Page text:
Of Motes and Beams

Former (but now deceased) LDS President, Joseph Fielding Smith, rocked my world recently.  He said: “I believe it is our solemn duty to love one another, to believe in each other, to have faith in each other, that it is our DUTY to overlook the faults and failings of each other, and not to magnify them in our own eyes nor before the eyes of the world… (Teachings of the Presidents of the Church, Joseph Fielding Smith, p256)


I felt that I was doing pretty good the last decade.  I had gotten my ‘complaining pool’ down to a small group of a select few-a couple of  close friends who usually don’t know the offending party…a sister who knows just about everything regarding me…and a husband who will always be in my corner.  That’s ok, right??!  I can rally a few people into my corner, right?

Well,  I really hate  to repeat it, but there it is …” it is our duty to overlook the faults and failings of each other, and not to magnify them…before the eyes of the world…’  No-it’s not ok to vent to other people if my intention is to marshall an army or vindicate my own hurt feelings by MAGNIFYING someone else’s faults to the world- which I am afraid is going to include my husband.  Wow. This is hard.  This is really, really hard. (Although it does remind me of part of the dialogue of the initiatory ordinance in the temple.)  And I am not talking about discussing a situation with a trusted confidant so that I can get advice on how to handle it appropriately.  I am talking about stirring up agitated feelings in others over a situation in my life  so that I can feel justified in my less-than-Christ-like responses to them.  It’s easy to fall into this trap especially if the offending party is hurting other people in our circle of family and friends.

I have actually tried to work on this particular natural man tendency over the last few years.  Like I said, I have culled my complaining pool down to a few trusted individuals-thus keeping the damage to a bare minimum.  I have also taken to the practice of reminding myself over and over again that the Lord loves so-and-so just as much as He loves me.  That truth sort of hurts at times;  but only the truth can heal me permanently so I like to remind myself of it.   While this part of Pres. Smith’s admonishment is hard,  I know that it can be done because one of my friends has done it.   A hard situation came up in her family-one that she and husband usually dissect.  However, when her husband mentioned it to her, she simply said, “We won’t discuss it now or ever.  It doesn’t help.”  I admire her tremendously for this because although discussing things with our spouse seems quite acceptable, eventually we even have to stop vilifying people to them as well.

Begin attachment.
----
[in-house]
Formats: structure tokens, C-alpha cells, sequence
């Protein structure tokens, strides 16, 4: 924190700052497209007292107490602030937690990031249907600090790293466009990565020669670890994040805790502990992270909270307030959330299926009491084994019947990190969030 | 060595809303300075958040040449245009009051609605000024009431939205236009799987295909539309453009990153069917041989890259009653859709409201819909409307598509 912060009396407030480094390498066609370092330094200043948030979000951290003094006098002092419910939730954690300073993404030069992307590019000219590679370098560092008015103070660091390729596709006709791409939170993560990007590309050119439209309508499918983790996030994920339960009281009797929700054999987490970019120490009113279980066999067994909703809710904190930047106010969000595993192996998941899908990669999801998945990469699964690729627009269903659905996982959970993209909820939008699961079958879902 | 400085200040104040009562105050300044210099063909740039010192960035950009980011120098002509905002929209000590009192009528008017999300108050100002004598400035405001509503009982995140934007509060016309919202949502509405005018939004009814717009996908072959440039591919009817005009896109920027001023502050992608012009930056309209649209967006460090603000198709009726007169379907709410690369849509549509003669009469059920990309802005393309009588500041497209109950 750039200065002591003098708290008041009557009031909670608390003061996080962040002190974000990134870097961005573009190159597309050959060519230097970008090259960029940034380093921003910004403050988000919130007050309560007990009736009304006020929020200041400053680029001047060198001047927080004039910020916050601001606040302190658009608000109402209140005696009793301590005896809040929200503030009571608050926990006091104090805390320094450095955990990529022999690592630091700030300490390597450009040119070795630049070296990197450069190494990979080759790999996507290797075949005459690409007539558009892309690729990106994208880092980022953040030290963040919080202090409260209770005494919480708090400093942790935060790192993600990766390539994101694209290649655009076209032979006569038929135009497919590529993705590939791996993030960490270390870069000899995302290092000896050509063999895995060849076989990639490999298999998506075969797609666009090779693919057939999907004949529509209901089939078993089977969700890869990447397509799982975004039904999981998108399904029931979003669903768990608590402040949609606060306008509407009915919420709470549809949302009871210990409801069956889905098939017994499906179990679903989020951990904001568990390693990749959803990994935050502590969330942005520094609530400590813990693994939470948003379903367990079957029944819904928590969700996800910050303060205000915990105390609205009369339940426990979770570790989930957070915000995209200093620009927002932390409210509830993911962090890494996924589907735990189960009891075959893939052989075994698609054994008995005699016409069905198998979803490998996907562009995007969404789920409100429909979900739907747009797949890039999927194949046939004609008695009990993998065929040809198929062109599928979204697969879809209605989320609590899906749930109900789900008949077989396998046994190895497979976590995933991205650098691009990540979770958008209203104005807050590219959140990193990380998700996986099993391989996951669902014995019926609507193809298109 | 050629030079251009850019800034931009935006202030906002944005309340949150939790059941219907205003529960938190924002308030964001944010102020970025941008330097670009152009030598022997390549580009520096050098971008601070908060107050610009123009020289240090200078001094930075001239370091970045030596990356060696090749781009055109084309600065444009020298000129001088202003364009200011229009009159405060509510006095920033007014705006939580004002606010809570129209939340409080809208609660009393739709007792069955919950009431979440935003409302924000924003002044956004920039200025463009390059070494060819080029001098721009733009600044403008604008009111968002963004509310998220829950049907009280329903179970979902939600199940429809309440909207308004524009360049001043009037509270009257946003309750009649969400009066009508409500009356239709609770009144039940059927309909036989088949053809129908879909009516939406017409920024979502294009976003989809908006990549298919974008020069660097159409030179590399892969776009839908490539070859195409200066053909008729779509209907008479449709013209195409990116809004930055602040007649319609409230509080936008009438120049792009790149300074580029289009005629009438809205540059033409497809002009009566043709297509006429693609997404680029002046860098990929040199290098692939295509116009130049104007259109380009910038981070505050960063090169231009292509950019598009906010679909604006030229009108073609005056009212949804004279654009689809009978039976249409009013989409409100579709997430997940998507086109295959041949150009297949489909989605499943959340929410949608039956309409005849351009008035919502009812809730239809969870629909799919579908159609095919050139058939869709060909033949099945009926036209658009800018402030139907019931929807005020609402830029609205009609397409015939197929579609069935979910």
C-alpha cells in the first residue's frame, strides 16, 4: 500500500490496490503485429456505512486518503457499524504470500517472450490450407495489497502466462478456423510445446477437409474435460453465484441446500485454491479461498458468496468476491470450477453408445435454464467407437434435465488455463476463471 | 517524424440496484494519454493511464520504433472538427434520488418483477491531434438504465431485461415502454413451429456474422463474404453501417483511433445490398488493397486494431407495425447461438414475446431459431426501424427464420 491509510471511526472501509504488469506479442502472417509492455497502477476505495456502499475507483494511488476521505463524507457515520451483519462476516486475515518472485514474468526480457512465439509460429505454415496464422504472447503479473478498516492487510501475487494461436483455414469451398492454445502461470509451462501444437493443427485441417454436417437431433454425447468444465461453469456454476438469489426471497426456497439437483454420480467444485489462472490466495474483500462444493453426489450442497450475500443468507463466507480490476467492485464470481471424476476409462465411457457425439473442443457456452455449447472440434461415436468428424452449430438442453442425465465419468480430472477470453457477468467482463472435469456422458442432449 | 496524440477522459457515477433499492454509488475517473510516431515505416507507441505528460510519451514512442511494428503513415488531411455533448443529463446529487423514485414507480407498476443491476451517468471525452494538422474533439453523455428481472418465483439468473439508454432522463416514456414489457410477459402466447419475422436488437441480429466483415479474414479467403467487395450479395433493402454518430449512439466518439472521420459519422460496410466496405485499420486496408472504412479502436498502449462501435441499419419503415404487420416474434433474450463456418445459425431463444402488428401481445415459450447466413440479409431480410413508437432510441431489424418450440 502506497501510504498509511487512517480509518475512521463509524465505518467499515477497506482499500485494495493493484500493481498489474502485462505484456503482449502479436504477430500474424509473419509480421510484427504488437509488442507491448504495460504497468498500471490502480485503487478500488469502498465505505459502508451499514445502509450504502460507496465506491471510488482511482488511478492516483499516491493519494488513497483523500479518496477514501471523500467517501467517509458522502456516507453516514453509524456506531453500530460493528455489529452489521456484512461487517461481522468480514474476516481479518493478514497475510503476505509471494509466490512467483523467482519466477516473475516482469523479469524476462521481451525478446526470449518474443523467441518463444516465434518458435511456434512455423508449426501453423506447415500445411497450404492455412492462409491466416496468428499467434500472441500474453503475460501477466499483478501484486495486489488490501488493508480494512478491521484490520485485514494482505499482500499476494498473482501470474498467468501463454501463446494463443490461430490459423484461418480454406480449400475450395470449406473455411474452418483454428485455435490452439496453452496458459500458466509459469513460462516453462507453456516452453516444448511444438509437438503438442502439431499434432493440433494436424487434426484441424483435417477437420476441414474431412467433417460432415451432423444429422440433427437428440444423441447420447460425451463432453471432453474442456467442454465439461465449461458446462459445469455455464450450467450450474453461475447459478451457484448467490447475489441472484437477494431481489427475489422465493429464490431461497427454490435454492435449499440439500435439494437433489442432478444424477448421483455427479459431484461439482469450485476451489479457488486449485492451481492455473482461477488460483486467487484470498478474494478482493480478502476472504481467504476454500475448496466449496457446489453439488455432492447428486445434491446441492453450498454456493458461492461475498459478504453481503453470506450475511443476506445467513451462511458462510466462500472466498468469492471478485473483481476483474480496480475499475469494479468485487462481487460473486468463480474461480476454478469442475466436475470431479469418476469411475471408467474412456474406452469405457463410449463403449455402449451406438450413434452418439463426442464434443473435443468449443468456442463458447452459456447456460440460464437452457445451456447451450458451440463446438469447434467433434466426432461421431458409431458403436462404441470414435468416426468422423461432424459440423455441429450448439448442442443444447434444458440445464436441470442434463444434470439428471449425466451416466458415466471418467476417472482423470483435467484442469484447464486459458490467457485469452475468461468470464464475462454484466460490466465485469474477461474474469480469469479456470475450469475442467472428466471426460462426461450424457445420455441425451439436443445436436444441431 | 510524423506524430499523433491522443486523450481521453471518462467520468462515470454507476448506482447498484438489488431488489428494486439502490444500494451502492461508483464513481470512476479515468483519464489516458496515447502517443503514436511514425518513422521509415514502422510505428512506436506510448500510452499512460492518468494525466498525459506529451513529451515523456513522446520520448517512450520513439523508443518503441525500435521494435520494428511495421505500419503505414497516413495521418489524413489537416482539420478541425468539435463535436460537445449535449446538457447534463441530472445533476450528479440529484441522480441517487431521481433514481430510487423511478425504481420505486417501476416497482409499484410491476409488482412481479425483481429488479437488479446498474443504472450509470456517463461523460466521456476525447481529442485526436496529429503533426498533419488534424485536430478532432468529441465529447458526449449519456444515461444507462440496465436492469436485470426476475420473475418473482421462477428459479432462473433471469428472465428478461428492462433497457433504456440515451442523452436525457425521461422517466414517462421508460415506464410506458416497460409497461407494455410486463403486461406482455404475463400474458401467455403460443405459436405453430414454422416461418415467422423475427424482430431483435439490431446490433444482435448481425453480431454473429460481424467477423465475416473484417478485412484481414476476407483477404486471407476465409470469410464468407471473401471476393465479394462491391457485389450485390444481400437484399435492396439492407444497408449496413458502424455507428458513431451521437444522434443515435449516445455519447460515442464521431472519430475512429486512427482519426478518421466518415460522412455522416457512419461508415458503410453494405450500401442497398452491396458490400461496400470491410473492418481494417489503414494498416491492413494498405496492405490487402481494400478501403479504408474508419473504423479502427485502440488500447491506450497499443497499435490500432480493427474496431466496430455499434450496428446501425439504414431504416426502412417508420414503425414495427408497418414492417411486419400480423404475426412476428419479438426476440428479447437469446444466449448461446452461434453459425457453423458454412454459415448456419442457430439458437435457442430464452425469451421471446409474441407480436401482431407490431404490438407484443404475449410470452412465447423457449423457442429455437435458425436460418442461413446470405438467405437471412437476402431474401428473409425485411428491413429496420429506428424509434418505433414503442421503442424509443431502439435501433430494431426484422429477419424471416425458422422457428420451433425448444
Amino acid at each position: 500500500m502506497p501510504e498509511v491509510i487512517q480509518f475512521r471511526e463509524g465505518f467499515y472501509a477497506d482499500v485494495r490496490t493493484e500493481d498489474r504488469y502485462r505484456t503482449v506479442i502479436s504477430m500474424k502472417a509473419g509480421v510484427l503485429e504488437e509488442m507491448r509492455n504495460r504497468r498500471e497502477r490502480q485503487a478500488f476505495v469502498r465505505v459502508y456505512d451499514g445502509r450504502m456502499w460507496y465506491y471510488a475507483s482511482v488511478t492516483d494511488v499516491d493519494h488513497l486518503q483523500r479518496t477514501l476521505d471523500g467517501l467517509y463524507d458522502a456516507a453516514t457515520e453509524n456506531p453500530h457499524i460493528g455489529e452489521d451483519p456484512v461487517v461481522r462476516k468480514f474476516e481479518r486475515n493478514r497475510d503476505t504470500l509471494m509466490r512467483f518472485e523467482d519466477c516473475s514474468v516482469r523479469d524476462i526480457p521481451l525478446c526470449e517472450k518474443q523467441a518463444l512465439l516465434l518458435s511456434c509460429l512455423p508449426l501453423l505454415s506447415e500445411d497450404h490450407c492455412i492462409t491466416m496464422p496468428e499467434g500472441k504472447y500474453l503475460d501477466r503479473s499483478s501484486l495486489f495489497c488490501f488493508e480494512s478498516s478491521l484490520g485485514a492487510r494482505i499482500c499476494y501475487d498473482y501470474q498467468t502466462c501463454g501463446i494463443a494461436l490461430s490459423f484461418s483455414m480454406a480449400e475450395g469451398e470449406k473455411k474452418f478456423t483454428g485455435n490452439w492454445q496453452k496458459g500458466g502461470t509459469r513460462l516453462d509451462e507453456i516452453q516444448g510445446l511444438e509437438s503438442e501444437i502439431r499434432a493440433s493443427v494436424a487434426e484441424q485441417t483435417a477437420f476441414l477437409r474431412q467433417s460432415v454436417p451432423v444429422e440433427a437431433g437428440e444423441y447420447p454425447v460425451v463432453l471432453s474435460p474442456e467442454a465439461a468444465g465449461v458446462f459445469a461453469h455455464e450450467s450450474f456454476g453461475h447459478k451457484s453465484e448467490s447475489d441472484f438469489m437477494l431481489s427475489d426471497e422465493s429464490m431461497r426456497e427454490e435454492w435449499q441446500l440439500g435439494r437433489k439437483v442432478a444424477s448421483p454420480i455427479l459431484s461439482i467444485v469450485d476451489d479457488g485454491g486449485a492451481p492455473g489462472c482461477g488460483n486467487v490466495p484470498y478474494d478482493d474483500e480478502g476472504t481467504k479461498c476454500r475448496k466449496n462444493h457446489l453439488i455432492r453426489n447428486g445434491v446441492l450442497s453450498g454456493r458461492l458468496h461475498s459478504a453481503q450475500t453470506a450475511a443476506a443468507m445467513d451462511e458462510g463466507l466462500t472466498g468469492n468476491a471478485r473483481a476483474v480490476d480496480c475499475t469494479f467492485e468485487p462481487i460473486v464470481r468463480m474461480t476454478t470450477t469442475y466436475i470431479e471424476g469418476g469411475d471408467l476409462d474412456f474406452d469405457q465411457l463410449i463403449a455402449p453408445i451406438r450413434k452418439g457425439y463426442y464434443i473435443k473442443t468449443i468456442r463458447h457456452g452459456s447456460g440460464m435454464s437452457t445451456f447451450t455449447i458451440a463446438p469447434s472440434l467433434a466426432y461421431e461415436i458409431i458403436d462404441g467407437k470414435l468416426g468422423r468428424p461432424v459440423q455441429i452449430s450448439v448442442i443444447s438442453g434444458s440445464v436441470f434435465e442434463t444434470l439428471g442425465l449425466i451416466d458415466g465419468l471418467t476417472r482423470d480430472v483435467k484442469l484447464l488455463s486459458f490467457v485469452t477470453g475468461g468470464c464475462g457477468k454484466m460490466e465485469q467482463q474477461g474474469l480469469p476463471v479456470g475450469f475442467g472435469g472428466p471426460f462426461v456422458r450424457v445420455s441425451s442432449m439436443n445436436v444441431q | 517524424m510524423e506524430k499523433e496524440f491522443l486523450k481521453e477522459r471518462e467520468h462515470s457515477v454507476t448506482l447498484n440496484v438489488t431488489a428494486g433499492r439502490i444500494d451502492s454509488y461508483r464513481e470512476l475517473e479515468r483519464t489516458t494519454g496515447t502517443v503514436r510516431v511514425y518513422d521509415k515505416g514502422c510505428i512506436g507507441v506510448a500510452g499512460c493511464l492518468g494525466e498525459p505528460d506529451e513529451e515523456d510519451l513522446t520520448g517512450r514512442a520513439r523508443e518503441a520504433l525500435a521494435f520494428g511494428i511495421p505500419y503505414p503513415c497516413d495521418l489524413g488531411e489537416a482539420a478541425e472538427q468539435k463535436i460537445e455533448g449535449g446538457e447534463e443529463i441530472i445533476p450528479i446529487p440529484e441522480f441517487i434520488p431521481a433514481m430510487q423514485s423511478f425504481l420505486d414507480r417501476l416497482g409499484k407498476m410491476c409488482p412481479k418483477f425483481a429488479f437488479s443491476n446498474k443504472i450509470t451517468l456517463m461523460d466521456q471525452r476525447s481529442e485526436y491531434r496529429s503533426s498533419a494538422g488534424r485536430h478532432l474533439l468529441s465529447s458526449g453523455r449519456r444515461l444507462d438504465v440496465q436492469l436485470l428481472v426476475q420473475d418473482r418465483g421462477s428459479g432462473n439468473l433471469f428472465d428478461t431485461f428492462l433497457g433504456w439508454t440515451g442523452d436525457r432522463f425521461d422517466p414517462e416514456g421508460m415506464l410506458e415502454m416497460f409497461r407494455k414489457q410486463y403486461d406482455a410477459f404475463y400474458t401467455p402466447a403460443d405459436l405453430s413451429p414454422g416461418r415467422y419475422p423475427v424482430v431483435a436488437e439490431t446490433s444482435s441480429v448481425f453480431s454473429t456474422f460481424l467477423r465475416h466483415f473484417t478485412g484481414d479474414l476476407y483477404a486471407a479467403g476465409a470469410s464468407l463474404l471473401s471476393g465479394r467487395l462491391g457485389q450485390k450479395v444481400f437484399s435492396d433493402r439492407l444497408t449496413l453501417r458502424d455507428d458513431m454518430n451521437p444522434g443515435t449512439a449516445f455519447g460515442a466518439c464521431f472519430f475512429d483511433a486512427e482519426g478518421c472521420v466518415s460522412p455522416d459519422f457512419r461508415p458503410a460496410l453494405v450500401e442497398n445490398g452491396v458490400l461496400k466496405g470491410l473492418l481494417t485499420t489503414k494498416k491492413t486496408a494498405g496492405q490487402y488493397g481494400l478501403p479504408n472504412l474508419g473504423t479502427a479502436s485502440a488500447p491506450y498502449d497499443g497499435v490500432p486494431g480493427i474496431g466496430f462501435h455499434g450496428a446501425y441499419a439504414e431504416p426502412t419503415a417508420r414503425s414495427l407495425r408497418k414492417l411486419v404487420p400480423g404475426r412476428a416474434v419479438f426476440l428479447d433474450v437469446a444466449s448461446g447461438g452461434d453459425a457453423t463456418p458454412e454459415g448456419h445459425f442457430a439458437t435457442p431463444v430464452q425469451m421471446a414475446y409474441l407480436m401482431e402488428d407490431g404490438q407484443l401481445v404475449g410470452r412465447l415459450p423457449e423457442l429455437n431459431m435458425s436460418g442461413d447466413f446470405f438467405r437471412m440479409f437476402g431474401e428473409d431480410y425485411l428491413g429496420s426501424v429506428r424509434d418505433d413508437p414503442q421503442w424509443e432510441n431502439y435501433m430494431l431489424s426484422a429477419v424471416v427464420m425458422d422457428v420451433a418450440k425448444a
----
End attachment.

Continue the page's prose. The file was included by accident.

Moving on.   Let’s assume that we have stopped the flood (or trickle) of justification to others… now we must pick up this other piece of admonition that Pres. Smith gave us:

It is our duty to overlook the faults and failings of each other, and not to magnify them in our own eyes...

I have long decided that I am still in the ‘safe’ zone magnifying others faults and vilifying them in my own mind as long as I didn’t speak my personal justifications out loud to others. Because, “Hey, I’m looking at people as they really are and I’m making mental notes that are verifiable and correct because these things really happened to me”.    And let’s face it, some people are jerky, mean, inconsiderate, overbearing, passive aggressive, or  manipulative.  Of course I understand that I will be judged by my thoughts and that EVENTUALLY my thoughts must also become Godly in nature; but I felt that they were my last outpost-my clinging to the natural man in a very private (but very satisfying) way.  And somehow this was ok because God understands that I am dealing with some very difficult folks.  🙂  In other words, I felt that I was making fairly good progress keeping my mean thoughts to myself even if I was still having them!  But, Pres. Smith is pretty clear here-I shouldn’t even be magnifying others faults in my own mind!   This is doctrine that will probably  take me to infinity and beyond (thank you, Buzz) to master.  Of course, it speaks to everything that Jesus taught about motes and beams (Matt 7:3) and forgiving everybody every trespass (DAC 64:10).  It is is the embodiment of the commandment to love one another as Jesus loved us (John 13:34).  But that doesn’t make it any easier to take this admonition and assimilate it into my actual life day by day.

But I am willing to try,  starting right here with Camilla Kimball’s simple advice:  ‘Never suppress a generous thought’.   Instead of trying to beat the unkindness out of myself, I can start with this positive spin:  just begin saying and doing the nice things that come to my mind each day for all of the different folks that cross my path.    And perhaps over time,  if I give more time to the generous thoughts, there won’t be any room for the not-so-generous thoughts until eventually I am only made up of goodness and light.

Like I said, to infinity and beyond…

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